What would a non-Anglocentric understanding of science fiction and fantasy look like? (via @strangehorizons)

A long article on Strange Horizons today, by Bodhisattva Chattopadhyay:

The problem of Anglocentrism is the problem of looking only at certain literatures and not others, utilising only certain works and not others, constructing canons with certain texts and not others, and not supporting a more vigorous translation industry.1 As the science fiction critic John Rieder shows at length in Colonialism and the Emergence of Science Fiction (2008)—a work that has greatly influenced mine—looking has a history and a politics.2 The look and the gaze—male, colonial, or critical—is always about a certain politics. We cannot set Anglophonism aside entirely, however, because words are not words alone: they can be tools of cultural imperialism, as the Kenyan writer Ngũgĩ wa Thiong’o famously argues inDecolonising the Mind (1981).

Heavy stuff. It’s a great look at trying to shift perspectives when approaching Science Fiction and Fantasy in our modern world.

While earlier we have traced Anglocentrism as the erasure of difference, notice the language in affirmation of difference, in which it still marginalises certain literatures, and through marginalisation homogenises and constructs an alternative rationality for the readers of certain literatures. Alternative labelling thus stands the risk of denying other science fiction and fantasy a status equal to English-language science fiction and fantasy production, while rendering the content of these other literatures uniquely exotic for the Anglophone reader, reiterating the colonial Othering that, as noted by Rieder, is so characteristic of the emergence of these genres.19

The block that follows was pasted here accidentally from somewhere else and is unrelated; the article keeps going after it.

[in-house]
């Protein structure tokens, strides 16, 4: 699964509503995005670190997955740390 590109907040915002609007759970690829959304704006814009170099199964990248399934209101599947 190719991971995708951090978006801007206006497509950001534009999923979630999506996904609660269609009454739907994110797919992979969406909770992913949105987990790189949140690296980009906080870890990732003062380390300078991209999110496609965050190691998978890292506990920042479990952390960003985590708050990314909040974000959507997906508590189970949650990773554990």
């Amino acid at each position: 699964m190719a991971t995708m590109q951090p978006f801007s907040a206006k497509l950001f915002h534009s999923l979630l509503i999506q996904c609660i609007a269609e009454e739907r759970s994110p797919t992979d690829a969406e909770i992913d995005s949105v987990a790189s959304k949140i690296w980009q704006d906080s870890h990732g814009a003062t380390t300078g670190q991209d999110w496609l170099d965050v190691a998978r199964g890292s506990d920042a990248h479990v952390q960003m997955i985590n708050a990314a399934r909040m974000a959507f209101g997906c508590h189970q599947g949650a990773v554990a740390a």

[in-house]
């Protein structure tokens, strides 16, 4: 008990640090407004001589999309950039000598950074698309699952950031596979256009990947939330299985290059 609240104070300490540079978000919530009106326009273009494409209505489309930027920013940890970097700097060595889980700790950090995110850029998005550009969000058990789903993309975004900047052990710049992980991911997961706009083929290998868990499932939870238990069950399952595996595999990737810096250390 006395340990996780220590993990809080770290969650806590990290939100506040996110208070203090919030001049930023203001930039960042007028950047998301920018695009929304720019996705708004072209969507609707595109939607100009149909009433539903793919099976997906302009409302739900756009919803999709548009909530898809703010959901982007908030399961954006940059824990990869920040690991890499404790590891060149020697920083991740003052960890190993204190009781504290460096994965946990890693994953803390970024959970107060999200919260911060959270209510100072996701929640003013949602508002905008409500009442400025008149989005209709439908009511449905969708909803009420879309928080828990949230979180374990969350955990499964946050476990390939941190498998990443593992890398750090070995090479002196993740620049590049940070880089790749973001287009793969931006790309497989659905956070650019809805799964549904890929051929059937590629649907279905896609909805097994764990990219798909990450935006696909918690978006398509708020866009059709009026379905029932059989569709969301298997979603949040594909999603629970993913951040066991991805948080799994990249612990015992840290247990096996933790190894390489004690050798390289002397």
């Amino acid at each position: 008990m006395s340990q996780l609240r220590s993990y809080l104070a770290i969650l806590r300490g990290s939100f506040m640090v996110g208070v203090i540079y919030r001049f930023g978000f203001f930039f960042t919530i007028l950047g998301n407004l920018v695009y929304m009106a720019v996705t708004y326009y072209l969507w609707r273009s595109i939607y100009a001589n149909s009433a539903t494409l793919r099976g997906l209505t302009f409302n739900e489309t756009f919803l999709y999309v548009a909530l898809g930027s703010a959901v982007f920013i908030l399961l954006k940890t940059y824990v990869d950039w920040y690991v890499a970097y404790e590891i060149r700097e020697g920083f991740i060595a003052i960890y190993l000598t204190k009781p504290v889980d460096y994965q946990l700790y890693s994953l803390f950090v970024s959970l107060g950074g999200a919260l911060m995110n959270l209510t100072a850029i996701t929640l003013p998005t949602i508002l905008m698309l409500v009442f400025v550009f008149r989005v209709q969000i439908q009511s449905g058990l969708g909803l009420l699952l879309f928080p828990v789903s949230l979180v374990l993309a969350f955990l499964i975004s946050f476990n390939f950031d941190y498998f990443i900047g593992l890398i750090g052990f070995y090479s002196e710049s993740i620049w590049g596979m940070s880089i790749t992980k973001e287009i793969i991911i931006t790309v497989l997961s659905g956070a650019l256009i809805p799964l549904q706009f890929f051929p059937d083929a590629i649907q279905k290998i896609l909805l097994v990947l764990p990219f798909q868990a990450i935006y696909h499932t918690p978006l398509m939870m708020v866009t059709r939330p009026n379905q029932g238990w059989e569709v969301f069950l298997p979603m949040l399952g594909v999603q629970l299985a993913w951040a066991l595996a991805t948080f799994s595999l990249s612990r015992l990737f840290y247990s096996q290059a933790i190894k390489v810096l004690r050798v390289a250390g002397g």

It’s a great and interesting read, so check it out here: http://strangehorizons.com/2013/20130923/1chattopadhyay-a.shtml

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